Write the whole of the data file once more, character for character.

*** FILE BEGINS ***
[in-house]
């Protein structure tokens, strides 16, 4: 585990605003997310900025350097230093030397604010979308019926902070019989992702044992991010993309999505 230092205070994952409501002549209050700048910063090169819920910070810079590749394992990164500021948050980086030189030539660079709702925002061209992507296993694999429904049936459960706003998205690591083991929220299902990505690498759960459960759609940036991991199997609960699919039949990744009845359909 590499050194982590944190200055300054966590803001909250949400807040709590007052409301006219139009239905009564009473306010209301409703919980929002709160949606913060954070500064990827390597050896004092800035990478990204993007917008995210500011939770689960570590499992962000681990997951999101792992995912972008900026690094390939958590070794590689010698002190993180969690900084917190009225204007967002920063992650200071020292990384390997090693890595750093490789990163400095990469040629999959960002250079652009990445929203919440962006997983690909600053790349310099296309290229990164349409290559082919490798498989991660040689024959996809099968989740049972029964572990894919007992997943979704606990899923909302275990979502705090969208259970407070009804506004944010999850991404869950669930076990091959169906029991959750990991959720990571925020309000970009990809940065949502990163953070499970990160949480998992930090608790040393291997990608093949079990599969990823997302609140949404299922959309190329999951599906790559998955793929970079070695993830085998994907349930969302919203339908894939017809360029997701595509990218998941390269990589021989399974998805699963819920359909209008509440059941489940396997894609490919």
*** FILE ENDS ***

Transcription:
[in-house]
């Protein structure tokens, strides 16, 4: 585990605003997310900025350097230093030397604010979308019926902070019989992702044992991010993309999505 230092205070994952409501002549209050700048910063090169819920910070810079590749394992990164500021948050980086030189030539660079709702925002061209992507296993694999429904049936459960706003998205690591083991929220299902990505690498759960459960759609940036991991199997609960699919039949990744009845359909 590499050194982590944190200055300054966590803001909250949400807040709590007052409301006219139009239905009564009473306010209301409703919980929002709160949606913060954070500064990827390597050896004092800035990478990204993007917008995210500011939770689960570590499992962000681990997951999101792992995912972008900026690094390939958590070794590689010698002190993180969690900084917190009225204007967002920063992650200071020292990384390997090693890595750093490789990163400095990469040629999959960002250079652009990445929203919440962006997983690909600053790349310099296309290229990164349409290559082919490798498989991660040689024959996809099968989740049972029964572990894919007992997943979704606990899923909302275990979502705090969208259970407070009804506004944010999850991404869950669930076990091959169906029991959750990991959720990571925020309000970009990809940065949502990163953070499970990160949480998992930090608790040393291997990608093949079990599969990823997302609140949404299922959309190329999951599906790559998955793929970079070695993830085998994907349930969302919203339908894939017809360029997701595509990218998941390269990589021989399974998805699963819920359909209008509440059941489940396997894609490919």